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Has the Price of Going Green Really Dropped? Some Hoteliers See Red

The sticker shock for going green is becoming easier to bear, according to some panelists at the Hunter Hotel Conference held last week in Atlanta. But not everyone agrees.

The initial cost for investing in materials and methods to meet green standards is not as steep as it was a few years ago, some panelists at a session on green hotels said. At the same time, the reasons for meeting the standards are becoming more urgent: properties that don’t meet sustainable levels are likely to suffer lower occupancy rates and resale prices.

“I think the premium on the cost side is shrinking or completely disappearing,” said Marty Collins, president and CEO of Gatehouse Capital Corp., a real estate investment and development firm based in Dallas. Gatehouse has developed hotels primarily in California and Texas, such as the W Hotel & Residences in Hollywood, with 300 rooms, apartments and retail space.

“We thought there would be maybe $1 million of additional cost to build this thing LEED. It cost $250,000 to $500,000 more to build a $680 million project,” to LEED standards, said Collins. His company just finished another project, he said, and the cost for sustainable development wasn’t a factor. “I don’t think we paid a dime.”

However, even if green materials and construction costs have dropped, the price of hiring a consultant to meet certification standards remains high, some hoteliers complain.

Gene Singleton, president of Summit Associates LLC of Raleigh. N.C., a hotel developer, said that when his company built a $24 million project, it spent $240,000 on green measures before deciding to go with a LEED program. “But you still need a LEED consultant as interpreter. It’s really stupid,” he says. “Hurry up with the LEED conversion to the English language!”

Other developers share his frustration. “The issue is that it is not only the engineering cost. The engineering cost is not the point. But the consultants that you bring in to get you the green certificate, that’s where the cost is,” says Taufiq Valiani, president of New Horizons Hospitality, a developer and property manager based in Houston, who attended the conference. New Horizons owns and manages three Hilton family hotels in Houston.

Although green buildings may attract higher occupancy, a sustainable standard may not necessarily command higher rents. “I think you get absolutely no rate premium for it,” says Collins. “I think you may get some occupancy premium.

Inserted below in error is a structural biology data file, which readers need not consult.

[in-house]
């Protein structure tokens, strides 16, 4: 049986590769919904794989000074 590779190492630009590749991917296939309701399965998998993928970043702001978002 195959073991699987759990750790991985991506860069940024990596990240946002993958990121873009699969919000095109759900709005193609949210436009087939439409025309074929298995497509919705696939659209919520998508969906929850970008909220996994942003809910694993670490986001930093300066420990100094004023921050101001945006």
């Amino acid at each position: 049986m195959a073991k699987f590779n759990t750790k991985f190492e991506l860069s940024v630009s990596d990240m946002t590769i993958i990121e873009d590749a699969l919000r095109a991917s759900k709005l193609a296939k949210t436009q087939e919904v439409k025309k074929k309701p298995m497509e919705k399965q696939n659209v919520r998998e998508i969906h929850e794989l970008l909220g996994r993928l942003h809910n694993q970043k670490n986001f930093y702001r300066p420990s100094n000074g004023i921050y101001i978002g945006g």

Efforts can pay off
Energy saving design and practices can bring financial rewards, some panelists pointed out. “We’ve seen operating savings up to 30% in properties that have achieved LEED certification,” said Faith Taylor, vice president of sustainability and innovation at Wyndham Worldwide, based in Parsippany, N.J.

Research has shown a correlation between green programs and higher guest satisfaction, says Taylor. Sustainability features can factor into deals, she adds, because many investors now track the carbon footprint and emissions data of properties that interest them, and weigh the data in their property valuations.

However, hotel guests are not willing to pay more for a room with green features, says Taylor. Still, given a choice between two hotels, including one with a sustainable design, they will choose the one with environmental elements, she notes.

And the costs are moderating. An initial investment can now be recouped in a shorter amount of time than in the past, says Singleton. “We’ve got it down to a three-year payback instead of five-year.”

New policies
Despite the cost issues, green design and standards may be inevitable. More than 24 states have a climate policy, says Taylor, and more than 1,100 city mayors have signed up for greenhouse gas reduction programs.

“It’s coming. We have this mosaic of legislation happening across the United States. Those are some datapoints that I track and say there’s a very compelling argument for why we should be doing it.”

“To us, it’s about meeting a customer’s expectation,” says Collins. “All you’re doing is meeting a minimum standard,” he says. “In L.A., if it’s not LEED, it’s not going to get built. “ Meeting the LEED standard helps the property’s resale and it helps with municipal approvals, he says.

Institutions, including public employee funds, demand green hotels for traveling workers, says Collins. California and the West Coast lead the rest of the country in the trend.

Besides the new regulations and legislation sweeping many municipalities and states, customer preference is also driving the change.

Design engineers and architects will shortly need to be LEED-qualified “or they’re just not going to be in that business,” says Collins. “We will not be having this discussion in three years. You’re going to be in this LEED business regardless.”

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